Reporter 455, 25 September 2000
Interdisciplinary collaboration in the life sciences and the humanities has attracted two substantial research council funding packages to Leeds.
Scientists in several departments working on crucial questions in the life sciences have won almost £1.5m from the Medical Research Council, in a co-operative group grant supported by the EPSRC.
Leading the field: Dr John Colyer and Professor Griselda Pollock celebrate landmark funding wins
Biochemists, molecular biologists, physicists and mathematicians are working on an array of projects made possible by the recent completion of the sequence of the human genome, which heralds a new era for biological and medical sciences.
In a separate funding coup, an interdisciplinary group in the fields of fine art, art history, cultural studies, Jewish studies, feminist studies, and architecture and material culture has won £500,000 from the Arts and Humanities Research Board to establish a Centre for Cultural Analysis, Theory and History. It will be directed by Professor Griselda Pollock, and will draw on the ideas about cultural memory and the role of images pioneered by the early 20th-century German-Jewish art historian and cultural philosopher, Aby Warburg.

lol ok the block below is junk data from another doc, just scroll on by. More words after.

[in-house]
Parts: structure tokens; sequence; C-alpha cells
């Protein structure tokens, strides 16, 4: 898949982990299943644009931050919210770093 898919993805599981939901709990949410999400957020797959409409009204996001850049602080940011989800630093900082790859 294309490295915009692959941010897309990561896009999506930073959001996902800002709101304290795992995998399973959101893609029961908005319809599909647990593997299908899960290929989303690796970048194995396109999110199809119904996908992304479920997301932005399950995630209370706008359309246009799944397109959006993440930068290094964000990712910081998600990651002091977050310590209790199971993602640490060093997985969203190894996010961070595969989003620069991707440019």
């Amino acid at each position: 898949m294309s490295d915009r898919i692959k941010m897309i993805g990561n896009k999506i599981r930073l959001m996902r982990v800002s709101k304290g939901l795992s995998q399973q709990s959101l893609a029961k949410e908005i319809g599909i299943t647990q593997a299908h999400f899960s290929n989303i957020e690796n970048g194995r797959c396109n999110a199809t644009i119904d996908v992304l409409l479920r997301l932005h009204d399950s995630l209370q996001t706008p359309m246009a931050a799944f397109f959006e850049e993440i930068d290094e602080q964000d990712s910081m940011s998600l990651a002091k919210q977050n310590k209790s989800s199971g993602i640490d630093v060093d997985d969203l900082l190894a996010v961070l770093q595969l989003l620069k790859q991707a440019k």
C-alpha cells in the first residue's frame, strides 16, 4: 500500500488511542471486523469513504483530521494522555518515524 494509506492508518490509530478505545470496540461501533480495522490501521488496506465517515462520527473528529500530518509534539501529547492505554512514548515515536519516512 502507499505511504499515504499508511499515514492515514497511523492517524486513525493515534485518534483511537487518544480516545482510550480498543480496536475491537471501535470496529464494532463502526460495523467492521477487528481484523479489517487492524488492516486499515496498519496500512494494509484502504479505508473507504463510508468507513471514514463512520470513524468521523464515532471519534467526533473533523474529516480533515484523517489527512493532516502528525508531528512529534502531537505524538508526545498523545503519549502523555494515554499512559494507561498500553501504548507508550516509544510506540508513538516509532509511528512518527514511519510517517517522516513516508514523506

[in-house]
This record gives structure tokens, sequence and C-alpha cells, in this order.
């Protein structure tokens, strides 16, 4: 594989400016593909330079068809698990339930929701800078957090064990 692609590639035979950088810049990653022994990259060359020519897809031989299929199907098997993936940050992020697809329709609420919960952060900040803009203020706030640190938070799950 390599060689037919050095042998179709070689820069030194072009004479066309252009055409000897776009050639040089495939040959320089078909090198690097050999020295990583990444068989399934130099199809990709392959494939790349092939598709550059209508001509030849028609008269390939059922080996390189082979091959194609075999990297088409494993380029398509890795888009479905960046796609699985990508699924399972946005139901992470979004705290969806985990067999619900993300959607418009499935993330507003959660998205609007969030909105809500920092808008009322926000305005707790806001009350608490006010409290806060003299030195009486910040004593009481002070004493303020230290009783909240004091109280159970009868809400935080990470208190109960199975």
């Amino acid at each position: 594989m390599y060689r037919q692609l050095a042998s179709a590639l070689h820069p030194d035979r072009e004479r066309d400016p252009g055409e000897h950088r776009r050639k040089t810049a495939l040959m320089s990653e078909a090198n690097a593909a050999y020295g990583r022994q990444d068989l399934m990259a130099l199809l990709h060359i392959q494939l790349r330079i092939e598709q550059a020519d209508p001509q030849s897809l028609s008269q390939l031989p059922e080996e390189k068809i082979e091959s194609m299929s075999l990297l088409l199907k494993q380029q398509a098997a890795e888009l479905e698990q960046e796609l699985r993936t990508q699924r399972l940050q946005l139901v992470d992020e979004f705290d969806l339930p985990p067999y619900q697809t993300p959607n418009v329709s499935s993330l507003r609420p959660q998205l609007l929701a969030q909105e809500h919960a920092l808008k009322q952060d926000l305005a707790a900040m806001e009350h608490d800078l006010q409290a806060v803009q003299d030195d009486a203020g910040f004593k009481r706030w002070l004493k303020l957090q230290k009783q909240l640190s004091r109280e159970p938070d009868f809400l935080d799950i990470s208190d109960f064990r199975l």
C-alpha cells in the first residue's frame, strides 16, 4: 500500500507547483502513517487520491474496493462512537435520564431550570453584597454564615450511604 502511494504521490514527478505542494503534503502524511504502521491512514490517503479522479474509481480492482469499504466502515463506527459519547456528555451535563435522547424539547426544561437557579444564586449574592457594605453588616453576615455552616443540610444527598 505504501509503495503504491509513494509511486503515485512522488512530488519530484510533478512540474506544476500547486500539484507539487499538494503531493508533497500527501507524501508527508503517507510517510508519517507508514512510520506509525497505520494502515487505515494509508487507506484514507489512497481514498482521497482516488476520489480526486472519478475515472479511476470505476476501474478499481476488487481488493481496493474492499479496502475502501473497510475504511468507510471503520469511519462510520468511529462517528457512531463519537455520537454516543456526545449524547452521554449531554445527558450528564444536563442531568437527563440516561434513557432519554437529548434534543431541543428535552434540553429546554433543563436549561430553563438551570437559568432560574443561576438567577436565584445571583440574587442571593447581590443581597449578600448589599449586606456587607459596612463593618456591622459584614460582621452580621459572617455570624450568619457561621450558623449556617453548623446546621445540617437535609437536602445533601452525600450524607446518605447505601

Dr John Colyer, who headed the successful life sciences grant bid, said: "Exploiting our new knowledge of the genome will lead to effective treatments for deadly diseases and viral infections. It even holds out the possibility of slowing the process of ageing.
"Although we might now have the instruction manual for the human ‘kit’, making sense of these instructions will require us to understand how the parts of the model fit together. We have little more than an inventory of parts. The chapters which define how these parts fit together, are missing."
The award in the humanities was one of only ten granted among 145 bids considered by the funding body.
"The centre’s work will address Jewish civilisation, women’s role in art and culture, postcolonial identities and questions of class and sexuality," said Professor Pollock.
More information is available:
Document from Dr Colyer
Arts and Humanities Research Board
Medical Research Council
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